I sometimes just use 90% squash and 10% grated mooli - this gets back towards the classic coleslaw taste but uses the maximum amount of squash ASAP - useful in a glut or just to finish a big squash.

If you want to cook something orange then cook carrots instead - they taste better.

Cheers.

PS. never rule out any squash or pumpkin based on fruit from a single plant - they are notoriously difficult to breed true.
The good side is that if you grow only good strains your crosses will all be good too - some of them may even be better.
The bad side is that if your neighbours grow pumpkins for size competitions you might find that your own strain becomes less tasty every year.

I'm actually surprised how good my own strains are - I can only assume courgettes and marrows don't interfere? Anyone know the facts on this? Surely if they interfered my own strains would rapidly start to taste like water... I really hate the blandness of mature marrows.

With a microholding you always get too much or bugger-all. (I'm fed up calling it an allotment garden - it just encourages the tidy-police).

The simple/complex split is more & more important: Simple fertilisers Poor, complex ones Good. Simple (old) poisons predictable, others (new) the opposite.

Obelixx

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Re: Which squash shall I choose.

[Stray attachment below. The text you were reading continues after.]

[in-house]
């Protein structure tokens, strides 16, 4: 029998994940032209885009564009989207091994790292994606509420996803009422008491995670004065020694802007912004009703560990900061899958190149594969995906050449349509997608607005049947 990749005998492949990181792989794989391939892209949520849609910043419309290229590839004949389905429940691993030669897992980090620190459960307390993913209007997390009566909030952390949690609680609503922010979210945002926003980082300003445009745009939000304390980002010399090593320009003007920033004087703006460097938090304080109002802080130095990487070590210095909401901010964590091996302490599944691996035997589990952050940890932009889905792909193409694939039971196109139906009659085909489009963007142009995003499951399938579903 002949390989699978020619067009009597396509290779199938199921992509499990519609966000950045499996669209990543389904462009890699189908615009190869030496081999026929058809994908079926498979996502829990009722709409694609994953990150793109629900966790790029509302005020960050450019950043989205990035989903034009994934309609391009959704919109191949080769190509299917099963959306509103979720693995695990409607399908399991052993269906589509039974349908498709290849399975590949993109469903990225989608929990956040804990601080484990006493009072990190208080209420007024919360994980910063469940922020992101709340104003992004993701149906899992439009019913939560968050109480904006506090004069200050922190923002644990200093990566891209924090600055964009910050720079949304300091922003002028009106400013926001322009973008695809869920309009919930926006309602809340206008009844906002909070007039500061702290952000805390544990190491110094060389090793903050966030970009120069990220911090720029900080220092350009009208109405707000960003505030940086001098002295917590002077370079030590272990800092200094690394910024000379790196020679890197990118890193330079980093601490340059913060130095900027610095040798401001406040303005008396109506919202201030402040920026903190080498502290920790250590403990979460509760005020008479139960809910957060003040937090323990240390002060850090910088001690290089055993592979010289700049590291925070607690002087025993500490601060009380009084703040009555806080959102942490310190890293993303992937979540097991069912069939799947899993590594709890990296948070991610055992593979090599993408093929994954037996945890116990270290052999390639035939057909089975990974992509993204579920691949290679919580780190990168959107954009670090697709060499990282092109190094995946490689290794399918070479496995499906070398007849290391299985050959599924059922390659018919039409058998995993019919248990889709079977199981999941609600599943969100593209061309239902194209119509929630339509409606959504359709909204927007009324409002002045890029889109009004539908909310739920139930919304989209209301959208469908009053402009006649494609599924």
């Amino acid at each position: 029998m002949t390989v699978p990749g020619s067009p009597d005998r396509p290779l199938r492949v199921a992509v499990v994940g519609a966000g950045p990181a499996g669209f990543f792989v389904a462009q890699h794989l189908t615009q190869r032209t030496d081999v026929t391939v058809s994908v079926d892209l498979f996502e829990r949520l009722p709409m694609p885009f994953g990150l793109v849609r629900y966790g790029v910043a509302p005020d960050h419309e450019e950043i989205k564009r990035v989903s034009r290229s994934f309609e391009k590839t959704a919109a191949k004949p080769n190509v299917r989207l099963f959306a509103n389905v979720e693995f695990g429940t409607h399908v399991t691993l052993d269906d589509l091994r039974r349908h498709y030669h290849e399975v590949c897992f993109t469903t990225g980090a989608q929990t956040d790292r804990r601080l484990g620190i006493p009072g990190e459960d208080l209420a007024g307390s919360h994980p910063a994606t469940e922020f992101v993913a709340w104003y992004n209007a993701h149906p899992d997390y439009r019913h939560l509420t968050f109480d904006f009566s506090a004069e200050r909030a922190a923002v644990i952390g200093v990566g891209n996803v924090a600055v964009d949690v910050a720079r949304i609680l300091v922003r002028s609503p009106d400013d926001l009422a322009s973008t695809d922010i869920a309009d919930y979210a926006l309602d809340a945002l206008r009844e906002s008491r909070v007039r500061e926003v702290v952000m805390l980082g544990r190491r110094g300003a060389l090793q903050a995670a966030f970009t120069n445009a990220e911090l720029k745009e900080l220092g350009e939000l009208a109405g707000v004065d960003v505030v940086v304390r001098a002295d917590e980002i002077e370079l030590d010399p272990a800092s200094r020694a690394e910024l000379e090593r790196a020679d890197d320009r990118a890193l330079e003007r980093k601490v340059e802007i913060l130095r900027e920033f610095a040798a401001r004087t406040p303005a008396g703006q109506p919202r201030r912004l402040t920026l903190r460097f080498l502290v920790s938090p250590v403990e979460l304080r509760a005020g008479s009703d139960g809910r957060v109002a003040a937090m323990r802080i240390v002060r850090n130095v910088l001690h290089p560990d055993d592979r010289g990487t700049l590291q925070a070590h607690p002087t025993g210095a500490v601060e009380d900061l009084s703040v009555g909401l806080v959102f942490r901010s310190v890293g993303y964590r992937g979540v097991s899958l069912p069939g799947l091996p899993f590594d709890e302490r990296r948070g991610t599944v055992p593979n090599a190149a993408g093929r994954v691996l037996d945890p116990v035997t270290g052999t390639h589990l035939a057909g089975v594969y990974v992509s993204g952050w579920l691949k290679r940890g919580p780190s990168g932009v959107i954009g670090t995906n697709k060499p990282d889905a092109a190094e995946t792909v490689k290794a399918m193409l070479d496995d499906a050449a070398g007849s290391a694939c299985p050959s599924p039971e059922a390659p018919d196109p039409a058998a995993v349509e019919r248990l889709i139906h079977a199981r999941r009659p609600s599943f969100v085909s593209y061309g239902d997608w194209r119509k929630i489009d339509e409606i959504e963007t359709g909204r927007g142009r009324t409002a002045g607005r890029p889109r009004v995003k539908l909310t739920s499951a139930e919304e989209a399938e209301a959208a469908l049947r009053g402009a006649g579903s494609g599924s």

« Reply #9 on: November 25, 2017, 12:30:13 »
Our squashes have been really baked this summer so have very hard skins.  Impossible to cut and peel in the usual way so I've taken to dunking them whole in a pan of boiling water for 10 mins.  Softens the skins a treat and then easy to peel and cut for roasting, baking, simmering etc.

I grew some sweet dumpling this year - good size but the flesh was very mealy.  Maybe the drought?  Maybe the variety.  Didn't happe to the butternuts or courgettes.  Yet to try the blue one.
Obxx - Vendée France

John85

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Re: Which squash shall I choose.
« Reply #10 on: November 25, 2017, 18:10:28 »
Another way to soften the skin is to put them in the freezer for a day or two.Once they are at room temperature again they are easy to cut.